Sterling extends gains as markets scent big loss for no-deal exit vote
LONDON (Reuters) – Sterling extended gains across the board as expectations grew that lawmakers would vote against leaving the European Union in 16 days time without an agreement.
Its gains were bolstered by a tweet from the BBC’s assistant political editor that he was hearing Attorney General Geoffrey Cox had further legal advice which might help Prime Minister Theresa May win over lawmakers to her Brexit deal.
The British currency has swung wildly between $1.30 and $1.33 in chaotic trading over the last 48 hours, but found some support in early London trading around $1.3150.
Prime Minister Theresa May badly lost a vote on her Brexit withdrawal agreement late on Tuesday and parliament will have a separate vote on Wednesday on whether the United Kingdom should leave the European Union on March 29 without a deal.
May has given lawmakers in her party a free vote, and investors expect parliament will vote against a no-deal Brexit – which most economists say would cause significant harm to the economy.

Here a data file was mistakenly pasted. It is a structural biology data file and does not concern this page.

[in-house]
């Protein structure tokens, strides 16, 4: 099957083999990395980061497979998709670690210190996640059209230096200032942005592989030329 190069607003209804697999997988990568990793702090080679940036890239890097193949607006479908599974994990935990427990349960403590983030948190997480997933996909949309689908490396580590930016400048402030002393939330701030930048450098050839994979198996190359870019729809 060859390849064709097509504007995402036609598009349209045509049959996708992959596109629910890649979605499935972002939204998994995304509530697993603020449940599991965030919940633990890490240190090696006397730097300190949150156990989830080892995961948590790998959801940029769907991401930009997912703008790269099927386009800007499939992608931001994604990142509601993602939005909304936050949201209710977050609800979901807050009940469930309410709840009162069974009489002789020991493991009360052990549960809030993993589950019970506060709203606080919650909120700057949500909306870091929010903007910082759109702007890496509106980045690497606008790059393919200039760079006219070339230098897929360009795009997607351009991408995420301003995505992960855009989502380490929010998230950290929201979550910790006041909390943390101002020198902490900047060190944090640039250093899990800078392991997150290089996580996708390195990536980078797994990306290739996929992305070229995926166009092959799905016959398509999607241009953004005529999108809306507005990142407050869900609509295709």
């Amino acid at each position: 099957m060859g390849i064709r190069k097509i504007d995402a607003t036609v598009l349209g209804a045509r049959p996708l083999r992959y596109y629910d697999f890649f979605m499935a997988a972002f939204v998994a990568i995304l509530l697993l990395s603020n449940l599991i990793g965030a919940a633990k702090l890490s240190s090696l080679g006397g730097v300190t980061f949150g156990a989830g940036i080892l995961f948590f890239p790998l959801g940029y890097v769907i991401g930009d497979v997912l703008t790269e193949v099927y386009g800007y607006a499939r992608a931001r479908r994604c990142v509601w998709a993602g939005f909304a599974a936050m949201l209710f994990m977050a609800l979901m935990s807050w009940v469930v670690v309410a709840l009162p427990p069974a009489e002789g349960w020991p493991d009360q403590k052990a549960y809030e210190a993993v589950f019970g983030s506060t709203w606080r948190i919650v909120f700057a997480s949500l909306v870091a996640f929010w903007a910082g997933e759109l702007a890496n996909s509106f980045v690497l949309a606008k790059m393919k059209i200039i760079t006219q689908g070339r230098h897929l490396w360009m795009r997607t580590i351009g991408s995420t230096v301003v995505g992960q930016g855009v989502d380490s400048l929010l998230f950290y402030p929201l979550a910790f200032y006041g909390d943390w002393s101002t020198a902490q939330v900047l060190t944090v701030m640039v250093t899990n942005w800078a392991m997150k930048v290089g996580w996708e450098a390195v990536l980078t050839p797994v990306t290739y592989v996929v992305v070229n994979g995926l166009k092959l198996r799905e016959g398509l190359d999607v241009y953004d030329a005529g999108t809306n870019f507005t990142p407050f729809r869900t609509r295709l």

“There should be an overwhelming parliamentary majority to prevent a no-deal exit on March 29, which should lend some support to the pound,” Morgan Stanley strategists said.
The pound rose 0.7 percent to the day’s high of $1.3163, putting the currency more than half way between this week’s lows of $1.2945 and its high of $1.3290.
Sterling was also stronger against the euro, hitting 85.86 pence, but was still below a 22-month peak of 84.755 pence touched on Monday before hopes for May’s Brexit deal to pass were crushed.
Gauges of expected market volatility in the British currency showed some early signs of settling after briefly spiking to their highest levels this year on Tuesday.
One-month implied gauges of volatility held around 11 vol and below a high of 13 vol hit on Tuesday.
Risk reversals on the pound, a ratio of puts to calls on the currency, traded near their lowest levels since December 2018 for one-month, indicating investors remained cautious on the outlook.
Despite the loss, some bank strategists expect a variant of May’s deal to be eventually passed by lawmakers.
“We think it will be the opportunity cost associated with rejecting the existing withdrawal agreement that begins to bind on the deal’s detractors,” Goldman Sachs strategists said in a note. They put the probability of a deal passing at 55 percent after a three-month extension.
(Reporting by Saikat Chatterjee; Graphic by Sujata Rao; Editing by Andrew Heavens and Jon Boyle)